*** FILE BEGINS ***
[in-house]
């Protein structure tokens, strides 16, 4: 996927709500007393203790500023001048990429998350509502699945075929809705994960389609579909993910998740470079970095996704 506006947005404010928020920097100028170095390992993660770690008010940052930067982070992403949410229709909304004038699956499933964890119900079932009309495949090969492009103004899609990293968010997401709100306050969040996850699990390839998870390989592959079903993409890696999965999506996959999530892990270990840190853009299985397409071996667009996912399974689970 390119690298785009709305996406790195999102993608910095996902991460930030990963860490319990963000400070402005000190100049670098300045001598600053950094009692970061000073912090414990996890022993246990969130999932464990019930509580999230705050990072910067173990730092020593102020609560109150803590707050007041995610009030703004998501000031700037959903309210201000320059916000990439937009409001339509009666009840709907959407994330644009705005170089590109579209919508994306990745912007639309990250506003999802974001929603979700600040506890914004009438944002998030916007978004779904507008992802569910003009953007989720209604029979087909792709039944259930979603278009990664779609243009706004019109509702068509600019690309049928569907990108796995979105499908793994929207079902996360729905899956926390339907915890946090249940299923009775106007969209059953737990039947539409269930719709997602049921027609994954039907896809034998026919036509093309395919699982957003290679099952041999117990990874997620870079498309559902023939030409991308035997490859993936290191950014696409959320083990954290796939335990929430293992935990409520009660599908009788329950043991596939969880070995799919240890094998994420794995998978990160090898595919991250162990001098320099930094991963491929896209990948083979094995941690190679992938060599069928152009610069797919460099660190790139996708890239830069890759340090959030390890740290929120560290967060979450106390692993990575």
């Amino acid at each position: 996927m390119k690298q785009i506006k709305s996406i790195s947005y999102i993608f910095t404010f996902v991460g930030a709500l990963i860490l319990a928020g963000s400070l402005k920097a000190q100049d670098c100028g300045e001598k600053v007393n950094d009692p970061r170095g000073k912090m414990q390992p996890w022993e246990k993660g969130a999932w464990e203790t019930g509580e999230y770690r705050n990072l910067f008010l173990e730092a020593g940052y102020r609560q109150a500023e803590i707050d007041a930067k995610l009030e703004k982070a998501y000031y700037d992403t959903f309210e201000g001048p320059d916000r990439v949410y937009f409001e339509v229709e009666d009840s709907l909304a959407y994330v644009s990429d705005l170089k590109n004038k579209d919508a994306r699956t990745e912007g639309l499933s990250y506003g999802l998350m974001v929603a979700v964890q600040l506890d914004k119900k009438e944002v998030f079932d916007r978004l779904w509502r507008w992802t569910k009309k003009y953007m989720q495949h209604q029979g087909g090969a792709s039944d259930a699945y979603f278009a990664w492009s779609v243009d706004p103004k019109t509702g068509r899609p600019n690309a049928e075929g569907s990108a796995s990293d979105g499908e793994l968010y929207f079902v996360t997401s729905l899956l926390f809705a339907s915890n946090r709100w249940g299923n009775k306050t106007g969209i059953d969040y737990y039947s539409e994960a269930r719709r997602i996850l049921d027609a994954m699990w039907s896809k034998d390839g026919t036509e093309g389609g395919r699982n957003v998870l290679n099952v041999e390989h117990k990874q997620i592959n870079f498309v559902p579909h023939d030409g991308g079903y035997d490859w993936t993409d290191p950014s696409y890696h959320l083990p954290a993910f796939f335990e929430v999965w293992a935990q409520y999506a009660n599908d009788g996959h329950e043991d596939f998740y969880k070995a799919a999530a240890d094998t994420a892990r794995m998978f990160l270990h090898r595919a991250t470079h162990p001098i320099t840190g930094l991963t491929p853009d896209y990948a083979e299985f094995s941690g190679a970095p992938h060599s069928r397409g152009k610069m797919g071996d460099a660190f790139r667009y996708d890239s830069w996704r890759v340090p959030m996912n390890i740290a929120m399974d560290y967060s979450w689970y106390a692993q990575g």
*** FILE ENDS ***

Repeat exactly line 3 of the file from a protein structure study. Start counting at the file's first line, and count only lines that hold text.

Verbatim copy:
């Amino acid at each position: 996927m390119k690298q785009i506006k709305s996406i790195s947005y999102i993608f910095t404010f996902v991460g930030a709500l990963i860490l319990a928020g963000s400070l402005k920097a000190q100049d670098c100028g300045e001598k600053v007393n950094d009692p970061r170095g000073k912090m414990q390992p996890w022993e246990k993660g969130a999932w464990e203790t019930g509580e999230y770690r705050n990072l910067f008010l173990e730092a020593g940052y102020r609560q109150a500023e803590i707050d007041a930067k995610l009030e703004k982070a998501y000031y700037d992403t959903f309210e201000g001048p320059d916000r990439v949410y937009f409001e339509v229709e009666d009840s709907l909304a959407y994330v644009s990429d705005l170089k590109n004038k579209d919508a994306r699956t990745e912007g639309l499933s990250y506003g999802l998350m974001v929603a979700v964890q600040l506890d914004k119900k009438e944002v998030f079932d916007r978004l779904w509502r507008w992802t569910k009309k003009y953007m989720q495949h209604q029979g087909g090969a792709s039944d259930a699945y979603f278009a990664w492009s779609v243009d706004p103004k019109t509702g068509r899609p600019n690309a049928e075929g569907s990108a796995s990293d979105g499908e793994l968010y929207f079902v996360t997401s729905l899956l926390f809705a339907s915890n946090r709100w249940g299923n009775k306050t106007g969209i059953d969040y737990y039947s539409e994960a269930r719709r997602i996850l049921d027609a994954m699990w039907s896809k034998d390839g026919t036509e093309g389609g395919r699982n957003v998870l290679n099952v041999e390989h117990k990874q997620i592959n870079f498309v559902p579909h023939d030409g991308g079903y035997d490859w993936t993409d290191p950014s696409y890696h959320l083990p954290a993910f796939f335990e929430v999965w293992a935990q409520y999506a009660n599908d009788g996959h329950e043991d596939f998740y969880k070995a799919a999530a240890d094998t994420a892990r794995m998978f990160l270990h090898r595919a991250t470079h162990p001098i320099t840190g930094l991963t491929p853009d896209y990948a083979e299985f094995s941690g190679a970095p992938h060599s069928r397409g152009k610069m797919g071996d460099a660190f790139r667009y996708d890239s830069w996704r890759v340090p959030m996912n390890i740290a929120m399974d560290y967060s979450w689970y106390a692993q990575g």